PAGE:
The period of Middle English extends roughly from the twelfth century through the fifteenth. The influence of French (and Latin, often by way of French) upon the lexicon continued throughout this period, the loss of some inflections and the reduction of others (often a final unstressed vowel spelled -e) accelerated, and many changes took place within the phonological and grammatical systems of the language. A typical prose passage, especially one from the later part of the period, will not have such a foreign look to us as did Aelfric's prose : but it will not be mistaken for contemporary writing either. The following brief passage is drawn from a work of the late fourteenth century called Mandevill's Travels. It is a fiction in the guise of travel literature, and though it purports to be from the pen of an English knight, it was originally written in French and later translated to Latin and English. In this extract Mandeville describes the land of Bactria, apparently not an altogether inviting place, as it is inhabited by "full yuele(evil) folk and full cruell."

In şat lond ben trees şat beren wolle, as şogh it were of scheep; whereof men maken clothes, and all şing şat may ben made of wolle. In that contree ben many ipotaynes, şat dwellen som tyme in water, and somtyme on the lond : and şei ben half man and half horse, as I have seyd before; and şei eten men, whan şei may take hem. And şere ben ryueres and watres şat ben full byttere, şree sithes more şan in the water of the see. In şat contré ben many griffounes, more plentee şan in ony other contree. Sum men seyn şat şei han the body vpward as an egle, and benethe as a lyoun : and treuly şei seyn şat şei ben of şat schapp. But o griffoun hath the body more gret, and is more strong, şanne eight lyouns, of suche lyouns as ben o this half; and more gret and strongere şan an hundred egles, suche as we han amonges vs. For o griffoun şere wil bere fleynge to his nest a gret horse, õif he may finde him at the poynt, or two oxen õoked togidere, as şei gon at the plowgh.

The spelling is often peculiar by modern standards and even inconsistent within this few sentences [contré and contree, o (griffoun) and a (gret horse), şanne and şan, for example]. Moreover, there is in addition to the thorn another old character Õ, yogh, to make difficulty. It can represent several sounds, but here may be thought as equivalent to y. Even the older spellings (including those where u stands for v) are recognizable, however, and there are only a few words like ipotaynes "hippopotamuses", and sithes "times" that have dropped out of the language altogether. We may notice a few words and phrases that have meanings no longer common such as bytter "salty", o this half "on this side of the world", and at the poynte "to hand", and the effect of the centuries-long dominance of French on the vocabulary is evident in many familiar words which could not have occurred in Aelfric's writing even if his subject had allowed them, words like contree, ryueres, plentee, egle, and lyoun.

In general, word order is now very close to that of our time, though we notice constructions like hath the body more gret and şree sithes more şan in the water of the see. We also notice that present tense verbs still receive a plural inflection as in beren, dwellen, han and ben and that while nominative şei has replaced Aelfric's hi in the third person plural, the form for objects is still hem. All the same, the number of inflections for nouns, adjectives, and verbs has been greatly reduced, and in most respects Mandeville is closer to Modern than to Old English. The period of Modern English extends from the sixteenth century to our own day. The early part of this period saw the completion of a revolution in the phonology of English that had begun in late Middle English and that effectively redistributed the occurrence of the vowel phonemes to something approximately their present pattern. (Mandeville's English would have sounded even less familiar to us than it looks.) Other important early developments include the stabilizing affect on spelling of the printing press and the beginning of the direct influence of Latin and, to a lesser extent, Greek on the lexicon. Later as English came into contact with other cultures around the world and distinctive dialects of English developed in the many areas which Britain had colonized, numerous other languages made small but interesting contributions to our word-stock.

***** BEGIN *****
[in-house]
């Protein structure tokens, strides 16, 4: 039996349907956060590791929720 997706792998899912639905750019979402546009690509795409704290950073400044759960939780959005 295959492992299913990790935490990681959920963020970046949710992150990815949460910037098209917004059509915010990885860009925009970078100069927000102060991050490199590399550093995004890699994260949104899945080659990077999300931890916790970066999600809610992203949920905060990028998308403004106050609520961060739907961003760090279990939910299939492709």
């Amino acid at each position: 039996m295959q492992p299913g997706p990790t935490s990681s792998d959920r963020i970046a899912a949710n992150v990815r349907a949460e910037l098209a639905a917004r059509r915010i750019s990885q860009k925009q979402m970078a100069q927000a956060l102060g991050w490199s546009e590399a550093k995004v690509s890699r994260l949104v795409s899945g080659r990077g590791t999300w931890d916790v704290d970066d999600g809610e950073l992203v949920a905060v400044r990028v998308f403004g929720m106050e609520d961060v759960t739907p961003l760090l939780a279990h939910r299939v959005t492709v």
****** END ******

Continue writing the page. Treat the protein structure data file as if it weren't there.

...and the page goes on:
The historical aspect of English really encompasses more than the three stages of development just under consideration. English has what might be called a prehistory as well. As we have seen, our language did not simply spring into existence; it was brought from the continent by Germanic tribes who had no form of writing and hence left no records. Philologists know that they must have spoken a dialect of a language that can be called West Germanic and that other dialects of this unknown language must have included the ancestors of such languages as German, Dutch, Low German and Frisian. They know this because of certain systematic similarities which these languages share with each other but do not share with, say, Danish. However, they have had somehow to reconstruct what that language was like in its lexicon, phonology, grammar and semantics as best they can through sophisticated techniques of comparison developed chiefly during the last century. Similarly, because ancient and modern languages like Old Norse and Norwegian have points in common with Old English and Old High German or Dutch and English that they do not share with French or Russian, it is clear that there was an earlier unrecorded language that can be called simply Germanic and that must be reconstructed in the same way. Still earlier, Germanic was just a dialect (the ancestors of Greek, Latin and Sanskrit were three other such dialects) of a language conveniently designated Indo-European, and thus English is just one relatively young member of an ancient family of languages whose descendants cover a fair portion of the globe.